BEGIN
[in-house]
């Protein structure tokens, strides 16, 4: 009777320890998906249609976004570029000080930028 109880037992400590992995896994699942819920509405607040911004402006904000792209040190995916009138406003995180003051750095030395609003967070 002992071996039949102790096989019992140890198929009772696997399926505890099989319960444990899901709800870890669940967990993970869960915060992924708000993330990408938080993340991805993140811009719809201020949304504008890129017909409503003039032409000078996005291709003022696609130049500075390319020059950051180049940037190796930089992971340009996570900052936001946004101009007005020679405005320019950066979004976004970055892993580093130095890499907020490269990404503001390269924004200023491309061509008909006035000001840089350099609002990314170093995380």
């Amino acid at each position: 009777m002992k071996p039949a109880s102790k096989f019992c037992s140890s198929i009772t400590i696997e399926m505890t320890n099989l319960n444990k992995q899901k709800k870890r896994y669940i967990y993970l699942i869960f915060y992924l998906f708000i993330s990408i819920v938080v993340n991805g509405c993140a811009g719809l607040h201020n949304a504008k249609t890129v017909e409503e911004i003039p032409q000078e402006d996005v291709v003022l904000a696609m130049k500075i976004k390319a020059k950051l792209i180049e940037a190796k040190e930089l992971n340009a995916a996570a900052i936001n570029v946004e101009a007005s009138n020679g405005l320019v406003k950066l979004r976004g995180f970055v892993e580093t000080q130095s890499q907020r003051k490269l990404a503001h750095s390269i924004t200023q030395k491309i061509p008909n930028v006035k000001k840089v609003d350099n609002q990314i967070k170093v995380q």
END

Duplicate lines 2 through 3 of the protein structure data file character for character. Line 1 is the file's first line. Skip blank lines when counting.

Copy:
């Protein structure tokens, strides 16, 4: 009777320890998906249609976004570029000080930028 109880037992400590992995896994699942819920509405607040911004402006904000792209040190995916009138406003995180003051750095030395609003967070 002992071996039949102790096989019992140890198929009772696997399926505890099989319960444990899901709800870890669940967990993970869960915060992924708000993330990408938080993340991805993140811009719809201020949304504008890129017909409503003039032409000078996005291709003022696609130049500075390319020059950051180049940037190796930089992971340009996570900052936001946004101009007005020679405005320019950066979004976004970055892993580093130095890499907020490269990404503001390269924004200023491309061509008909006035000001840089350099609002990314170093995380």
């Amino acid at each position: 009777m002992k071996p039949a109880s102790k096989f019992c037992s140890s198929i009772t400590i696997e399926m505890t320890n099989l319960n444990k992995q899901k709800k870890r896994y669940i967990y993970l699942i869960f915060y992924l998906f708000i993330s990408i819920v938080v993340n991805g509405c993140a811009g719809l607040h201020n949304a504008k249609t890129v017909e409503e911004i003039p032409q000078e402006d996005v291709v003022l904000a696609m130049k500075i976004k390319a020059k950051l792209i180049e940037a190796k040190e930089l992971n340009a995916a996570a900052i936001n570029v946004e101009a007005s009138n020679g405005l320019v406003k950066l979004r976004g995180f970055v892993e580093t000080q130095s890499q907020r003051k490269l990404a503001h750095s390269i924004t200023q030395k491309i061509p008909n930028v006035k000001k840089v609003d350099n609002q990314i967070k170093v995380q």